It seems that in the American evangelical world, we know very little about lament. We much prefer the happy sayings and the happy songs. We like things to be tied up nicely and neatly. We prefer our theology to be bite-sized; slogans that fit easily on a tee-shirt or a bumper sticker are best. We particularly dislike any display of discouragement or depression on a Sunday morning. Each Lord’s Day, we ask the hurting among us to “pull themselves together” and rise with us to sing “songs of faith” in praise to the Lord. We muzzle the mouths of the downcast. After all, we reason, we are called to “rejoice always.” But Scripture tells us also to “weep with those who weep.” For, after all, there is much in our world that calls for lament.
Returning to that ancient hymnal, the Hebrew Psalter, will help us greatly in this regard. Psalm 88, for example, is affirmed by nearly all to be the “darkest” of the Psalms. It begins with a barely smoldering wick, and it’s all downhill from there. To many evangelicals, the psalm would seem nearly unsingable for a person of faith. One commentator I read stated that, in light of the resurrection of Christ, Psalm 88 represents a “theological impossibility” for the Christian! Certainly it seems difficult to add our “Amen” to its conclusion. Yet this song is a Holy Spirit inspired prayer for those seasons of the soul when all seems lost. And, as difficult and discouraged as its language is, the entire psalm is addressed to the “Lord God of my salvation.” On any given Sunday, surely, there are folks in our gatherings who feel something like the psalmist did as he penned these desperate pleas. But we often give no voice to the cries of their hearts. Just as significant, on any given Sunday there is pain all over our world, pain that we should duly note, and even join ourselves to, rather than simply ignore or wish away.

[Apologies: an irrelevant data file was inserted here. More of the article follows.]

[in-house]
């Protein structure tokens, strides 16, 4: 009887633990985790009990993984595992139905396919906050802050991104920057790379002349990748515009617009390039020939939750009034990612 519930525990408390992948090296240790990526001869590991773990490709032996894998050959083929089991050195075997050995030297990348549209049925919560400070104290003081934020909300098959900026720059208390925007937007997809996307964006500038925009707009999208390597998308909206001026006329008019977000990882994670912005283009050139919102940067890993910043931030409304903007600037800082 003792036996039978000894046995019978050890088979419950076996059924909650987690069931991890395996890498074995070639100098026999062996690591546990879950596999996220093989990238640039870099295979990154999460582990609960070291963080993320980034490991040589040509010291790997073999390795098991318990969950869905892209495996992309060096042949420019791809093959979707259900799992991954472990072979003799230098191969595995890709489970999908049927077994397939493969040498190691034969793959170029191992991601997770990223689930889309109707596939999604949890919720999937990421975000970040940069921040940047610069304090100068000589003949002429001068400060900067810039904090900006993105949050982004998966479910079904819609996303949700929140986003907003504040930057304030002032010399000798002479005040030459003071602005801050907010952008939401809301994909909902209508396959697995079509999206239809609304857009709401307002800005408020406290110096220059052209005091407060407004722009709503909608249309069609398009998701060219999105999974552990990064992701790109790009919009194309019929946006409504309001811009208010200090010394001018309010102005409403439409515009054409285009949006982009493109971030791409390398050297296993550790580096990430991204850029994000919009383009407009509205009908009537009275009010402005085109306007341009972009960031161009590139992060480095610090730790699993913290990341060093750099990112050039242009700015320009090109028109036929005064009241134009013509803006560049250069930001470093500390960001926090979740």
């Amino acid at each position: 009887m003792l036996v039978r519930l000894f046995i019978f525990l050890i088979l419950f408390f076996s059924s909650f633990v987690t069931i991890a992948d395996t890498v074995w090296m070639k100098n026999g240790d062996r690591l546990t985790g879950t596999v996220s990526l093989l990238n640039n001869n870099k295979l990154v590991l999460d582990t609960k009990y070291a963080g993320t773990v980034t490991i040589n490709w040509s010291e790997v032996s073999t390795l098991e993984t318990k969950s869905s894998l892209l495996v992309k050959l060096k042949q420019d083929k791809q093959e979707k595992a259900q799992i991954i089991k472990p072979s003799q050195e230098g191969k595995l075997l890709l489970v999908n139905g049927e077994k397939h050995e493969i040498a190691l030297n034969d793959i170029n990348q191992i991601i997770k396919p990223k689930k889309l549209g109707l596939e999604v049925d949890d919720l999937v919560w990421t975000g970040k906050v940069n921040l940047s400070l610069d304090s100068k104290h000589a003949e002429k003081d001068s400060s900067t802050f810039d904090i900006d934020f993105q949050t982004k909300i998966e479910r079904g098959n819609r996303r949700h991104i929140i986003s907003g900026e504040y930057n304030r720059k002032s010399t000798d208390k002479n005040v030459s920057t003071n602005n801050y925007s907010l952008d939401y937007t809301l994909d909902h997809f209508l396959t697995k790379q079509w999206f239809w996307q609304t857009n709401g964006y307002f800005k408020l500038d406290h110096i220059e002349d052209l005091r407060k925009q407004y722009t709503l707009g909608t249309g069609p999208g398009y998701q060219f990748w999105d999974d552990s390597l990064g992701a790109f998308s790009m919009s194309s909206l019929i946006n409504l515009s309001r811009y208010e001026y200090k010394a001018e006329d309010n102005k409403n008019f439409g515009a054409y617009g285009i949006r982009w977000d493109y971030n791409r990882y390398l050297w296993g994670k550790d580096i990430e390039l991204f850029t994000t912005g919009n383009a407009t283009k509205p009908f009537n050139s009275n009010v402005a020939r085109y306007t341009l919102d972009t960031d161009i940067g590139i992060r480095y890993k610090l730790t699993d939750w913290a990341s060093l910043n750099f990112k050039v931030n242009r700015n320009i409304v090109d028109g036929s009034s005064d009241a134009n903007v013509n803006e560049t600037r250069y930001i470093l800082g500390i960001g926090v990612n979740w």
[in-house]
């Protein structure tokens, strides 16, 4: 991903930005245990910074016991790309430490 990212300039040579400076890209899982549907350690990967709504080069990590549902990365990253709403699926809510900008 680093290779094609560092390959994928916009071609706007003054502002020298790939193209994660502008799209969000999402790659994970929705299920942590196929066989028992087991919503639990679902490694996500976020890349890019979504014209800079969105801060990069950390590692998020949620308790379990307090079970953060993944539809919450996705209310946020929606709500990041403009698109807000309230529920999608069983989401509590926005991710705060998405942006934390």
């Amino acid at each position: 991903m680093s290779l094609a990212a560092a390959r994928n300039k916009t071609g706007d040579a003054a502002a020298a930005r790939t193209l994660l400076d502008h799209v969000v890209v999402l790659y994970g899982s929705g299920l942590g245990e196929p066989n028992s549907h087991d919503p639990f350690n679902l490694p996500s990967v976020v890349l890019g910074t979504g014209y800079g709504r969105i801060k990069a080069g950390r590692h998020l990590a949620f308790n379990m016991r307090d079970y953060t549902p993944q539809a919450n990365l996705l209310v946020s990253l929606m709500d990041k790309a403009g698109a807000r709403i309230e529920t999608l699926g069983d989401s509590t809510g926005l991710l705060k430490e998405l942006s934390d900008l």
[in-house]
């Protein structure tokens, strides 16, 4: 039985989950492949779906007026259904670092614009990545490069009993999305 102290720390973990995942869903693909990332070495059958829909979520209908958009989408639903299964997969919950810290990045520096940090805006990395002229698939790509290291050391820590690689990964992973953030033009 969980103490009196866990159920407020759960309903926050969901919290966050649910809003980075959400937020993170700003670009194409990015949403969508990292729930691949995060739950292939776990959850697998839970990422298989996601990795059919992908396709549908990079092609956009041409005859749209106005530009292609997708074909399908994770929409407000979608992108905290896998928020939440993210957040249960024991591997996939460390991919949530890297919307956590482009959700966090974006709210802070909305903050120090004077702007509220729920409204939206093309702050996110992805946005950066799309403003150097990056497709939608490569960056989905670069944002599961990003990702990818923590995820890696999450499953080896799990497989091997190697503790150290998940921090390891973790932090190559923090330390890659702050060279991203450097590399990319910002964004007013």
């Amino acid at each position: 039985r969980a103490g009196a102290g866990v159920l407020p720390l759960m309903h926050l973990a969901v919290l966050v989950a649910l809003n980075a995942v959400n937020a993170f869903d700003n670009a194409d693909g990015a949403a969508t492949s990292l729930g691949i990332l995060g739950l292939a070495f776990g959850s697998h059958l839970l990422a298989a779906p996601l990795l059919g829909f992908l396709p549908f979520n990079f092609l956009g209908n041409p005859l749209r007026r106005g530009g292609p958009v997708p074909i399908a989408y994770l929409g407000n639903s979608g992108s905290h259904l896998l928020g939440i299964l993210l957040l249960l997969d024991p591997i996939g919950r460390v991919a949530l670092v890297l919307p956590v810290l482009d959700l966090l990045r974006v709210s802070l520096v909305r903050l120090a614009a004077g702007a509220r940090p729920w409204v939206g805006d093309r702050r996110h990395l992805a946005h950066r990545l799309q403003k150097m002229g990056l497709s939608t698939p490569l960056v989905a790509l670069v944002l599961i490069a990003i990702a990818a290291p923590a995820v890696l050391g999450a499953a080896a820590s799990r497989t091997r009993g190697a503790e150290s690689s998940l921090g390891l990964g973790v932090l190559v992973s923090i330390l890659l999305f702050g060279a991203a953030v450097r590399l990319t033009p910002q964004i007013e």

Written by Gary Parrett, Professor of Educational Ministries and Worship, Gordon-Conwell Theological Seminary. Dr. Parrett wrote these comments on Psalm 88 in his journal. On July 3, 2010 a bus in which he was riding drove off a bridge and plunged 30 feet to the road below in Seoul, South Korea. A Korean-American pastor accompanying Dr. Parrett was killed, and Dr. Parrett has been in a coma since the accident. His wife writes these words:
Gary often preached about and lamented over the fact that in our churches we do not sing songs that speak of hopelessness and despair, even though that pain is felt by so many members of the church. We only sing victorious songs and want to ignore the pain and despair that some of us feel. In the hallway of the ICU, I realize how much this feeling of despair and desparation is a part of living as a human, and I think of Gary’s commentary on Psalm 88.
Please pray for Dr. Parrett!